A Walk Around Ruzafa
Ruzafa (or Russafa) is one of Valencia’s most famous neighborhoods, and probably its most hip (no offense, Carmen!) It occupies the southeast side of the city, in the district of L’Eixample. We’ve already written a little about the history of this historic and lively area, and here’s our guide to its top sights.
Start your tour at Ruzafa’s northern tip — the Plaza de Toros de Valencia. Regardless of your views on bullfighting, the arena is pretty awesome. Built in 1850, it was modeled on the Roman Colosseum and is one of the largest in Spain. Besides the corridas, the arena hosts concerts (Julio Iglesias on August 21st, WOO!) and political events. Make sure to check out the Museo Taurino while you’re there — it’s free and won’t take more than 30 minutes of your time.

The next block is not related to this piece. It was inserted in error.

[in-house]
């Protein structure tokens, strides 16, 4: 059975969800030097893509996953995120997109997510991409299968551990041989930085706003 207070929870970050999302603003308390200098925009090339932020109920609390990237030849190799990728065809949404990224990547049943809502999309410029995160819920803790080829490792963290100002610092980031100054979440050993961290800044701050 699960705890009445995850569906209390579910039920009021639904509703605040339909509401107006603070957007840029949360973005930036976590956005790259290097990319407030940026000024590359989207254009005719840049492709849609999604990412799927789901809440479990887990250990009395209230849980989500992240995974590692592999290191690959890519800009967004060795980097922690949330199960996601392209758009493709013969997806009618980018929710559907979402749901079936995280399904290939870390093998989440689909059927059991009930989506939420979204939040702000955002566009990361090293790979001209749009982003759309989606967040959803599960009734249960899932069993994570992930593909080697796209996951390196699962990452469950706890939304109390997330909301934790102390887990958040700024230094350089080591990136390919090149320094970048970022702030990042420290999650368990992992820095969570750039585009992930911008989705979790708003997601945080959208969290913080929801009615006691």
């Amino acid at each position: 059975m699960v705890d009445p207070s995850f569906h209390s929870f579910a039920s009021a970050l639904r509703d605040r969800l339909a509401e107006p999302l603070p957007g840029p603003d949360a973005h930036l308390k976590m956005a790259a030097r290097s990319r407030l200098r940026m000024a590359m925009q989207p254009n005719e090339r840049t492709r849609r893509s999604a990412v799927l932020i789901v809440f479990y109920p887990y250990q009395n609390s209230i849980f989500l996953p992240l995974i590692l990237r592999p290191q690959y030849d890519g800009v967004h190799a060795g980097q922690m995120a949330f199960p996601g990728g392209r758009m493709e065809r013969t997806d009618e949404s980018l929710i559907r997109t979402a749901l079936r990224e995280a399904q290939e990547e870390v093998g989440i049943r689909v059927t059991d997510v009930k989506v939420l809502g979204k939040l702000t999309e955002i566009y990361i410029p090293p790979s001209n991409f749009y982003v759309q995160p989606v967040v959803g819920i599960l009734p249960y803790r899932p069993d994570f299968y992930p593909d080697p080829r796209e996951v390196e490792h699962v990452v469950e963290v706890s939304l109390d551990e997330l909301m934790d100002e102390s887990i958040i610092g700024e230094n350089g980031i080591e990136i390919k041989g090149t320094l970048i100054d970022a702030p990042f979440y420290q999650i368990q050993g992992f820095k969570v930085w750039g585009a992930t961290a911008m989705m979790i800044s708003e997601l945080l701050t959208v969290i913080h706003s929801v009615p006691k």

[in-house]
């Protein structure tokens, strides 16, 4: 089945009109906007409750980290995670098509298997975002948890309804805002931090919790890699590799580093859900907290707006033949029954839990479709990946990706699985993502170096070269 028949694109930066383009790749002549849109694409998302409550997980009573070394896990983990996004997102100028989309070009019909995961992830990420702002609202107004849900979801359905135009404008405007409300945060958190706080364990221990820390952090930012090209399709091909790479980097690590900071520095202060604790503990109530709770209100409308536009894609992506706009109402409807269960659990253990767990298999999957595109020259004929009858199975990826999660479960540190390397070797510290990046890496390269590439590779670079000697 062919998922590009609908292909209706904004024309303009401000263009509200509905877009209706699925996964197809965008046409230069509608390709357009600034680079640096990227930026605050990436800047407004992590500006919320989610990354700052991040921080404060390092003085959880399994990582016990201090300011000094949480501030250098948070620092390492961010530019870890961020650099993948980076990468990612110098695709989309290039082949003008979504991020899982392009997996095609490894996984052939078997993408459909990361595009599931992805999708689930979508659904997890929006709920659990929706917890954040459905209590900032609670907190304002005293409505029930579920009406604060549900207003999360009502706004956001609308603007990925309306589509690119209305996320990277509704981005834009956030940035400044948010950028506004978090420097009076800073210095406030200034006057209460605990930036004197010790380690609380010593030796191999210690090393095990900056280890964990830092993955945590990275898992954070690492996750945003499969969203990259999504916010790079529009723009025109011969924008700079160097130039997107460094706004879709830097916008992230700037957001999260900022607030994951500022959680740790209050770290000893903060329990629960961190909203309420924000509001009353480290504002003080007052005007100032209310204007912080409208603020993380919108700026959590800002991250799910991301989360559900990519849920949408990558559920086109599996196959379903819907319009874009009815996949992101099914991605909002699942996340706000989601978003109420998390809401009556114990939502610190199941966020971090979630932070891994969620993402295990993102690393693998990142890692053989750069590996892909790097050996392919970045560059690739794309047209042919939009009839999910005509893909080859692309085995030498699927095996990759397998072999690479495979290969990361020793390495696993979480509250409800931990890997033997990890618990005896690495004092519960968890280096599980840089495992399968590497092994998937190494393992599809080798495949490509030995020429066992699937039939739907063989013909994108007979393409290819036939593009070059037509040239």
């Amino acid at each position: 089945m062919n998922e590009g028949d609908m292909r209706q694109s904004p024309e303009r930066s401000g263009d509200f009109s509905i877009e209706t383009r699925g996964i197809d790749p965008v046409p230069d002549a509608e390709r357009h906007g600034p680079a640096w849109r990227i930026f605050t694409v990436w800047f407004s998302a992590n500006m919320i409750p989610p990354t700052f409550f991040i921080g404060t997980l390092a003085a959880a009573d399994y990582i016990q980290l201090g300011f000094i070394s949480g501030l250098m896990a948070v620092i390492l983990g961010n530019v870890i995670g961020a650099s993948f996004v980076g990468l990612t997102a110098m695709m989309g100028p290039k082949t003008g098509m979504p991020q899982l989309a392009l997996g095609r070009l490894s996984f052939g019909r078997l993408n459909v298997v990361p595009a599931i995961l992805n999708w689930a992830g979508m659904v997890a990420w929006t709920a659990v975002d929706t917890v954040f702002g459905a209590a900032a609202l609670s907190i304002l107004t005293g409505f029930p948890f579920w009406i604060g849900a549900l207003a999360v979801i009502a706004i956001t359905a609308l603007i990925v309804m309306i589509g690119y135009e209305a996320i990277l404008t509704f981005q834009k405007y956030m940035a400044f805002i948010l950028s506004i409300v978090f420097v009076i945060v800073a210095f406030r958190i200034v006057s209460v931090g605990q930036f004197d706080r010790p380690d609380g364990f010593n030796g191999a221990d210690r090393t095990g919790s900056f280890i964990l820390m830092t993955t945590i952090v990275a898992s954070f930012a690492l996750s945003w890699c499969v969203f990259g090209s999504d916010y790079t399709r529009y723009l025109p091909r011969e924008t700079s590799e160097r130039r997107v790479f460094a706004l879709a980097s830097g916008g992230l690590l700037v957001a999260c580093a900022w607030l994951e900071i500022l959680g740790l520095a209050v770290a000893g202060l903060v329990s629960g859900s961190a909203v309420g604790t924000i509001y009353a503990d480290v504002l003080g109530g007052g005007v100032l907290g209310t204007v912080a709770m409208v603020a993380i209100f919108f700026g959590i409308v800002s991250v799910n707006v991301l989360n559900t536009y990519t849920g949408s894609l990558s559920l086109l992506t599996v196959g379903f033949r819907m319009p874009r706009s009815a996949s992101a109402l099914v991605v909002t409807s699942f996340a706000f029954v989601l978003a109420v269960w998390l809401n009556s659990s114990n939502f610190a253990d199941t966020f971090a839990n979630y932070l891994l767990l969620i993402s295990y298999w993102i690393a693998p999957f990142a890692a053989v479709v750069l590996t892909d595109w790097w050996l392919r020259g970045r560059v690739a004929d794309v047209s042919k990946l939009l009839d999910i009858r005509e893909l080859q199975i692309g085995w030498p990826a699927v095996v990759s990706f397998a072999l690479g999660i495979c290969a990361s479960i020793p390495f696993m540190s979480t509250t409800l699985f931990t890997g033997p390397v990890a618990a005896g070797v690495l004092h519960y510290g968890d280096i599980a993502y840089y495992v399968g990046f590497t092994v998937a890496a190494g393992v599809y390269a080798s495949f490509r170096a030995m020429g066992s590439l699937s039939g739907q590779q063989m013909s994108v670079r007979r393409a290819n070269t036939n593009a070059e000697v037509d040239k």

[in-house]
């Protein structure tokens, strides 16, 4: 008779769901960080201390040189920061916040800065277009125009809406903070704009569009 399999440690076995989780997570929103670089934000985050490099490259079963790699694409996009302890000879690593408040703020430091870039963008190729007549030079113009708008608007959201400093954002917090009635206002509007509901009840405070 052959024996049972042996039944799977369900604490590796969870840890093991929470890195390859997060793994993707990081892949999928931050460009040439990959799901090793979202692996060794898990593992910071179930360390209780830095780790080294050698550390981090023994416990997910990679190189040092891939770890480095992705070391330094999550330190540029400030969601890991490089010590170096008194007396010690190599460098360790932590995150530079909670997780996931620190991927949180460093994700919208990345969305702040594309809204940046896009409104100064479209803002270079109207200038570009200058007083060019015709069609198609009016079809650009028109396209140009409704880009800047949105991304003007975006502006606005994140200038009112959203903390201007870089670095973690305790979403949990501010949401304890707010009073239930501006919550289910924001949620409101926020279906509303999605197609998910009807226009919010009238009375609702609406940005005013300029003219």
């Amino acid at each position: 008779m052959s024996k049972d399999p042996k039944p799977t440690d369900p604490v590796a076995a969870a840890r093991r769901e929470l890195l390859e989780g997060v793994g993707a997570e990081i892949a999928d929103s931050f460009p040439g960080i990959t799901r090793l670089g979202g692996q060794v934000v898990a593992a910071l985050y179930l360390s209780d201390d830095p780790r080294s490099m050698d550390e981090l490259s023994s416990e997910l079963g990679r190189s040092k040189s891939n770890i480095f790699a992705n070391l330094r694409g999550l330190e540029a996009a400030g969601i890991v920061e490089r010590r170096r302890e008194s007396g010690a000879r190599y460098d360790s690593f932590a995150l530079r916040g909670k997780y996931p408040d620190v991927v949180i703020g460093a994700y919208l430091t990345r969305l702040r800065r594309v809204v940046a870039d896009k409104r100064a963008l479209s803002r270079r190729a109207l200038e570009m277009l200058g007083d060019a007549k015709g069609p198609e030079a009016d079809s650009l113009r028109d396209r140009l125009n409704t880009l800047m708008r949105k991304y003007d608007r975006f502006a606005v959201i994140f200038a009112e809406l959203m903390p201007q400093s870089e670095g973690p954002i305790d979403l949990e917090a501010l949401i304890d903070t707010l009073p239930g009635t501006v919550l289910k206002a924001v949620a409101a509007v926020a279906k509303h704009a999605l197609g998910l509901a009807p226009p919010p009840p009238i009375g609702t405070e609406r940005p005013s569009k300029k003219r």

After the museum, stroll down the Avenida del Reino de Valencia (Avenue of the Kingdom of Valencia), which demarcates the north-eastern boundary of Ruzafa. The street itself is currently under frantic construction, preparing for the new Metro line, but this won’t detract from your enjoyment of the boulevard’s wonderful buildings and facades.
Once you’re done with the market, you’ll have seen the guidebook highlights of Ruzafa, but not yet experienced the true charm of the neighborhood. Ruzafa is probably Valencia’s most multi-cultural area, and there is an abundance of excellent restaurants, bars and ethnic shops. The best way to enjoy Ruzafa is aimless wandering about — get your head out of the map and walk down the fun streets like C/ Ruzafa, Cadiz, Dr. Sumsi and Centelles. You’ll not have any problem finding great deals on tapas and cañas.